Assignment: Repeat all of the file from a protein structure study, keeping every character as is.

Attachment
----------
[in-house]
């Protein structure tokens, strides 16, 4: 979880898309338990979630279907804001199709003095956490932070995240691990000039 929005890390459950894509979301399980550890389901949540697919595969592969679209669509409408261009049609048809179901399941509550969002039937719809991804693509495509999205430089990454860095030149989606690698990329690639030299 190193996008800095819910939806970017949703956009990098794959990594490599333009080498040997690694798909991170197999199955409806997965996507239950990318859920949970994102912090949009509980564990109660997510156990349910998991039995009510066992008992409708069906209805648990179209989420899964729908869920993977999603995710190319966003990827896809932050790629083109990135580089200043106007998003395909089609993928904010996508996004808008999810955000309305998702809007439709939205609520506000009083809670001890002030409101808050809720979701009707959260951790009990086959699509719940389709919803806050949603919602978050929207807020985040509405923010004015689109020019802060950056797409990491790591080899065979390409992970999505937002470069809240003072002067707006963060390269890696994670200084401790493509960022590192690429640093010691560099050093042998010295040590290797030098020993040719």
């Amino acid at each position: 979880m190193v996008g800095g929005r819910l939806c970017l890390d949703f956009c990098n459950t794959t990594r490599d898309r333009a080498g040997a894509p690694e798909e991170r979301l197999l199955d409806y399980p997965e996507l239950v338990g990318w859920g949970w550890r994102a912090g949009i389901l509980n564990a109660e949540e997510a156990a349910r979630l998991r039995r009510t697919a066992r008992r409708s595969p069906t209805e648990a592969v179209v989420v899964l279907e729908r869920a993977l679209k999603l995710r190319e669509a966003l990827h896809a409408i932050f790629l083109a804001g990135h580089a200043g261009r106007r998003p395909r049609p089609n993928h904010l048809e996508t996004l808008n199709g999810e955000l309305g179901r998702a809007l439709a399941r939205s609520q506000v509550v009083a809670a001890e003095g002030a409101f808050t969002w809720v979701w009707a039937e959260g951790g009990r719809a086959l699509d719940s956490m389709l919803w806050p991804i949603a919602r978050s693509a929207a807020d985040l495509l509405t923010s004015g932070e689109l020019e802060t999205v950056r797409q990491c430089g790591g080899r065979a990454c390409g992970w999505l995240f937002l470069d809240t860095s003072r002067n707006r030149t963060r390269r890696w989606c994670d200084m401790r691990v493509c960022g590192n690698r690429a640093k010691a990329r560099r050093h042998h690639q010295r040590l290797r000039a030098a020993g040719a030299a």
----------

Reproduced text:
[in-house]
């Protein structure tokens, strides 16, 4: 979880898309338990979630279907804001199709003095956490932070995240691990000039 929005890390459950894509979301399980550890389901949540697919595969592969679209669509409408261009049609048809179901399941509550969002039937719809991804693509495509999205430089990454860095030149989606690698990329690639030299 190193996008800095819910939806970017949703956009990098794959990594490599333009080498040997690694798909991170197999199955409806997965996507239950990318859920949970994102912090949009509980564990109660997510156990349910998991039995009510066992008992409708069906209805648990179209989420899964729908869920993977999603995710190319966003990827896809932050790629083109990135580089200043106007998003395909089609993928904010996508996004808008999810955000309305998702809007439709939205609520506000009083809670001890002030409101808050809720979701009707959260951790009990086959699509719940389709919803806050949603919602978050929207807020985040509405923010004015689109020019802060950056797409990491790591080899065979390409992970999505937002470069809240003072002067707006963060390269890696994670200084401790493509960022590192690429640093010691560099050093042998010295040590290797030098020993040719």
């Amino acid at each position: 979880m190193v996008g800095g929005r819910l939806c970017l890390d949703f956009c990098n459950t794959t990594r490599d898309r333009a080498g040997a894509p690694e798909e991170r979301l197999l199955d409806y399980p997965e996507l239950v338990g990318w859920g949970w550890r994102a912090g949009i389901l509980n564990a109660e949540e997510a156990a349910r979630l998991r039995r009510t697919a066992r008992r409708s595969p069906t209805e648990a592969v179209v989420v899964l279907e729908r869920a993977l679209k999603l995710r190319e669509a966003l990827h896809a409408i932050f790629l083109a804001g990135h580089a200043g261009r106007r998003p395909r049609p089609n993928h904010l048809e996508t996004l808008n199709g999810e955000l309305g179901r998702a809007l439709a399941r939205s609520q506000v509550v009083a809670a001890e003095g002030a409101f808050t969002w809720v979701w009707a039937e959260g951790g009990r719809a086959l699509d719940s956490m389709l919803w806050p991804i949603a919602r978050s693509a929207a807020d985040l495509l509405t923010s004015g932070e689109l020019e802060t999205v950056r797409q990491c430089g790591g080899r065979a990454c390409g992970w999505l995240f937002l470069d809240t860095s003072r002067n707006r030149t963060r390269r890696w989606c994670d200084m401790r691990v493509c960022g590192n690698r690429a640093k010691a990329r560099r050093h042998h690639q010295r040590l290797r000039a030098a020993g040719a030299a």